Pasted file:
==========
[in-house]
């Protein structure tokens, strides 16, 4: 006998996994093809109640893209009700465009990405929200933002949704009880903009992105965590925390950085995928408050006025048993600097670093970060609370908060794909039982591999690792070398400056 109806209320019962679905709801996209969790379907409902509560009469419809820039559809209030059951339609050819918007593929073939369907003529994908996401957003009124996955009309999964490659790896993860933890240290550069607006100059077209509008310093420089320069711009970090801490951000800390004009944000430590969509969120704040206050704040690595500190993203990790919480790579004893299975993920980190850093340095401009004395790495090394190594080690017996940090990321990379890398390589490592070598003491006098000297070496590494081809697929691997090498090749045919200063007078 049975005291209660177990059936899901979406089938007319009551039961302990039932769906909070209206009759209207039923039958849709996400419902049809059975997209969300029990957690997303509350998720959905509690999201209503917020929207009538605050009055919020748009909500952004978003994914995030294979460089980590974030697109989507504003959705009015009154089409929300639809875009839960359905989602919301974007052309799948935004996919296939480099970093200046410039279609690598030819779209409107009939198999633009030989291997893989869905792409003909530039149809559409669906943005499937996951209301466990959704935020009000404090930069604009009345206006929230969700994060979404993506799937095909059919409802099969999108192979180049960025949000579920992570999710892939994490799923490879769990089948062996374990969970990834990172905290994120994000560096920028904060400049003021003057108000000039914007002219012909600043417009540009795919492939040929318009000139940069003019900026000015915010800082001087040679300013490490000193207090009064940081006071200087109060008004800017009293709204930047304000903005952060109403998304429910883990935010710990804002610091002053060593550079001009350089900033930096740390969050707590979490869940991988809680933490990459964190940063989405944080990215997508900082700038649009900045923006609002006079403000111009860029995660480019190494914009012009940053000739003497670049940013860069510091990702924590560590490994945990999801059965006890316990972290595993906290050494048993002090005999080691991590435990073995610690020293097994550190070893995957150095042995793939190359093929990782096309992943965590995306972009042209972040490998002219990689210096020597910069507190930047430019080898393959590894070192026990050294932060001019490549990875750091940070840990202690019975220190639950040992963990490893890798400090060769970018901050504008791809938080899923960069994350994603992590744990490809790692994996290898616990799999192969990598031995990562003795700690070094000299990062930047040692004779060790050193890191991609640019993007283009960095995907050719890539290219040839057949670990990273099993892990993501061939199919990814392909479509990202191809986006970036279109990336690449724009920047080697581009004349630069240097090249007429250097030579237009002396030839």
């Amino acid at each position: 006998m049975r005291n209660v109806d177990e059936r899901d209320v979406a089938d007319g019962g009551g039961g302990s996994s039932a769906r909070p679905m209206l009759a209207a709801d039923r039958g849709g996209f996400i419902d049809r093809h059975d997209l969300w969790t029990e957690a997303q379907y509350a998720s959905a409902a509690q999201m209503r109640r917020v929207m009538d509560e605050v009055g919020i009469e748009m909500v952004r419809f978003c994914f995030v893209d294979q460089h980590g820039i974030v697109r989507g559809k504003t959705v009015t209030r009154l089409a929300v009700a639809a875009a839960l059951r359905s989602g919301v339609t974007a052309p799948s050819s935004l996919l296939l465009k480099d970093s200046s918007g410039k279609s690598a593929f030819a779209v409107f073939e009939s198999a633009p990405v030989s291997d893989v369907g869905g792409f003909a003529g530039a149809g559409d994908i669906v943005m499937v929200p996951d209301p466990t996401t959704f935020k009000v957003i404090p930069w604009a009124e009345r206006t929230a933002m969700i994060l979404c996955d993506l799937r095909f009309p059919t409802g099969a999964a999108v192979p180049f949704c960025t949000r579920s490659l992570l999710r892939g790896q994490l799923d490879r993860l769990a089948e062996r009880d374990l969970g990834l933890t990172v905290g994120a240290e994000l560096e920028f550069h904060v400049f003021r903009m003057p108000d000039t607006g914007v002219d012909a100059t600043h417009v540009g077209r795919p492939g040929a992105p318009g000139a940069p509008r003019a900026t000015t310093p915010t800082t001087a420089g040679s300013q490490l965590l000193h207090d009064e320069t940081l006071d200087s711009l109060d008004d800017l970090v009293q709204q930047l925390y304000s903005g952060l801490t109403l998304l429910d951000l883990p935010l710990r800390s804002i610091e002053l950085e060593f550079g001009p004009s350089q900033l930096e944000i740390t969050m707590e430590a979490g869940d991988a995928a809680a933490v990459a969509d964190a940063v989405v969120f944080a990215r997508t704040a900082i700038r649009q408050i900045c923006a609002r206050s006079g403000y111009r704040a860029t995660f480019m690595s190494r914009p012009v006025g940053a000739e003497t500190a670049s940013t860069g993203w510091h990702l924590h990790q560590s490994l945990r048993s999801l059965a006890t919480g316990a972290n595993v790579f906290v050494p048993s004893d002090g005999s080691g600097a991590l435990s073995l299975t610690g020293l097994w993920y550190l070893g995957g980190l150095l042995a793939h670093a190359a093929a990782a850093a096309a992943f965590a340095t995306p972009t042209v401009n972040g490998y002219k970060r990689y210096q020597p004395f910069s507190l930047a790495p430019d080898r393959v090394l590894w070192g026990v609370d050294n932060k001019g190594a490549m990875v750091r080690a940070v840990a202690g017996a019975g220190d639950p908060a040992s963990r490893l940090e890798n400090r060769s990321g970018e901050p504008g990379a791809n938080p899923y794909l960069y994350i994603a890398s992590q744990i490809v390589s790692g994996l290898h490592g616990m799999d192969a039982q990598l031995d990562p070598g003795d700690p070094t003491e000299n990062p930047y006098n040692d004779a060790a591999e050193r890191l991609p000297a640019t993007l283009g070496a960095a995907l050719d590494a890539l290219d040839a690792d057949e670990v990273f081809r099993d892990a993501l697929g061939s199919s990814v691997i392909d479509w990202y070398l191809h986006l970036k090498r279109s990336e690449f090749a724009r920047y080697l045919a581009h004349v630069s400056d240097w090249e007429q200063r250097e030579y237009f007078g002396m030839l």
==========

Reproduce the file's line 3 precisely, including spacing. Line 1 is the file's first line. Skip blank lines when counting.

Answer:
């Amino acid at each position: 006998m049975r005291n209660v109806d177990e059936r899901d209320v979406a089938d007319g019962g009551g039961g302990s996994s039932a769906r909070p679905m209206l009759a209207a709801d039923r039958g849709g996209f996400i419902d049809r093809h059975d997209l969300w969790t029990e957690a997303q379907y509350a998720s959905a409902a509690q999201m209503r109640r917020v929207m009538d509560e605050v009055g919020i009469e748009m909500v952004r419809f978003c994914f995030v893209d294979q460089h980590g820039i974030v697109r989507g559809k504003t959705v009015t209030r009154l089409a929300v009700a639809a875009a839960l059951r359905s989602g919301v339609t974007a052309p799948s050819s935004l996919l296939l465009k480099d970093s200046s918007g410039k279609s690598a593929f030819a779209v409107f073939e009939s198999a633009p990405v030989s291997d893989v369907g869905g792409f003909a003529g530039a149809g559409d994908i669906v943005m499937v929200p996951d209301p466990t996401t959704f935020k009000v957003i404090p930069w604009a009124e009345r206006t929230a933002m969700i994060l979404c996955d993506l799937r095909f009309p059919t409802g099969a999964a999108v192979p180049f949704c960025t949000r579920s490659l992570l999710r892939g790896q994490l799923d490879r993860l769990a089948e062996r009880d374990l969970g990834l933890t990172v905290g994120a240290e994000l560096e920028f550069h904060v400049f003021r903009m003057p108000d000039t607006g914007v002219d012909a100059t600043h417009v540009g077209r795919p492939g040929a992105p318009g000139a940069p509008r003019a900026t000015t310093p915010t800082t001087a420089g040679s300013q490490l965590l000193h207090d009064e320069t940081l006071d200087s711009l109060d008004d800017l970090v009293q709204q930047l925390y304000s903005g952060l801490t109403l998304l429910d951000l883990p935010l710990r800390s804002i610091e002053l950085e060593f550079g001009p004009s350089q900033l930096e944000i740390t969050m707590e430590a979490g869940d991988a995928a809680a933490v990459a969509d964190a940063v989405v969120f944080a990215r997508t704040a900082i700038r649009q408050i900045c923006a609002r206050s006079g403000y111009r704040a860029t995660f480019m690595s190494r914009p012009v006025g940053a000739e003497t500190a670049s940013t860069g993203w510091h990702l924590h990790q560590s490994l945990r048993s999801l059965a006890t919480g316990a972290n595993v790579f906290v050494p048993s004893d002090g005999s080691g600097a991590l435990s073995l299975t610690g020293l097994w993920y550190l070893g995957g980190l150095l042995a793939h670093a190359a093929a990782a850093a096309a992943f965590a340095t995306p972009t042209v401009n972040g490998y002219k970060r990689y210096q020597p004395f910069s507190l930047a790495p430019d080898r393959v090394l590894w070192g026990v609370d050294n932060k001019g190594a490549m990875v750091r080690a940070v840990a202690g017996a019975g220190d639950p908060a040992s963990r490893l940090e890798n400090r060769s990321g970018e901050p504008g990379a791809n938080p899923y794909l960069y994350i994603a890398s992590q744990i490809v390589s790692g994996l290898h490592g616990m799999d192969a039982q990598l031995d990562p070598g003795d700690p070094t003491e000299n990062p930047y006098n040692d004779a060790a591999e050193r890191l991609p000297a640019t993007l283009g070496a960095a995907l050719d590494a890539l290219d040839a690792d057949e670990v990273f081809r099993d892990a993501l697929g061939s199919s990814v691997i392909d479509w990202y070398l191809h986006l970036k090498r279109s990336e690449f090749a724009r920047y080697l045919a581009h004349v630069s400056d240097w090249e007429q200063r250097e030579y237009f007078g002396m030839l």